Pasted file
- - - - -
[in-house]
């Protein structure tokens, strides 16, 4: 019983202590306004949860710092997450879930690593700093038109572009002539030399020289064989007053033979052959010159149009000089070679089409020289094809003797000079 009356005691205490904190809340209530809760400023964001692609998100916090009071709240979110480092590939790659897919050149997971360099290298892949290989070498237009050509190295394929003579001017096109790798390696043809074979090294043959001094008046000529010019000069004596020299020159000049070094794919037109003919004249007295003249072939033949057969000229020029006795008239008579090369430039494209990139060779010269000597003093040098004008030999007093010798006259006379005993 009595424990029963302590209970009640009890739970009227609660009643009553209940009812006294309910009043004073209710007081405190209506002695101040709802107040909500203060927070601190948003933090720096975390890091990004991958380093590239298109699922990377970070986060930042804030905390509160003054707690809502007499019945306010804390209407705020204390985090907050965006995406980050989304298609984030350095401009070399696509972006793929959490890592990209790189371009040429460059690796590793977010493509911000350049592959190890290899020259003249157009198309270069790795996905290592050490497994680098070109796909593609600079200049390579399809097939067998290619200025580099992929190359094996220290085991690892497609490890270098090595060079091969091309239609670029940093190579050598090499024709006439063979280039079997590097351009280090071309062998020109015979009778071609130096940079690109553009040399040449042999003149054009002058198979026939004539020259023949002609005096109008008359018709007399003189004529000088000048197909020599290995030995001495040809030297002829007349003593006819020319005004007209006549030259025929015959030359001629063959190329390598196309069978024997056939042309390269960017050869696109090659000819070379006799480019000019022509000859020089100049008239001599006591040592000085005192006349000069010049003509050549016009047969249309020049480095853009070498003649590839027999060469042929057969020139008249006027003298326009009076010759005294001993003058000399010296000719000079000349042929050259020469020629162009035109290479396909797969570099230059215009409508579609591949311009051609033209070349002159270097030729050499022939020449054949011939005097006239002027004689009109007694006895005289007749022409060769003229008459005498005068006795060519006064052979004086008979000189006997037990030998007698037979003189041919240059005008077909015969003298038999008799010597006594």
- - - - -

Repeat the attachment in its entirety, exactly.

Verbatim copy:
[in-house]
């Protein structure tokens, strides 16, 4: 019983202590306004949860710092997450879930690593700093038109572009002539030399020289064989007053033979052959010159149009000089070679089409020289094809003797000079 009356005691205490904190809340209530809760400023964001692609998100916090009071709240979110480092590939790659897919050149997971360099290298892949290989070498237009050509190295394929003579001017096109790798390696043809074979090294043959001094008046000529010019000069004596020299020159000049070094794919037109003919004249007295003249072939033949057969000229020029006795008239008579090369430039494209990139060779010269000597003093040098004008030999007093010798006259006379005993 009595424990029963302590209970009640009890739970009227609660009643009553209940009812006294309910009043004073209710007081405190209506002695101040709802107040909500203060927070601190948003933090720096975390890091990004991958380093590239298109699922990377970070986060930042804030905390509160003054707690809502007499019945306010804390209407705020204390985090907050965006995406980050989304298609984030350095401009070399696509972006793929959490890592990209790189371009040429460059690796590793977010493509911000350049592959190890290899020259003249157009198309270069790795996905290592050490497994680098070109796909593609600079200049390579399809097939067998290619200025580099992929190359094996220290085991690892497609490890270098090595060079091969091309239609670029940093190579050598090499024709006439063979280039079997590097351009280090071309062998020109015979009778071609130096940079690109553009040399040449042999003149054009002058198979026939004539020259023949002609005096109008008359018709007399003189004529000088000048197909020599290995030995001495040809030297002829007349003593006819020319005004007209006549030259025929015959030359001629063959190329390598196309069978024997056939042309390269960017050869696109090659000819070379006799480019000019022509000859020089100049008239001599006591040592000085005192006349000069010049003509050549016009047969249309020049480095853009070498003649590839027999060469042929057969020139008249006027003298326009009076010759005294001993003058000399010296000719000079000349042929050259020469020629162009035109290479396909797969570099230059215009409508579609591949311009051609033209070349002159270097030729050499022939020449054949011939005097006239002027004689009109007694006895005289007749022409060769003229008459005498005068006795060519006064052979004086008979000189006997037990030998007698037979003189041919240059005008077909015969003298038999008799010597006594």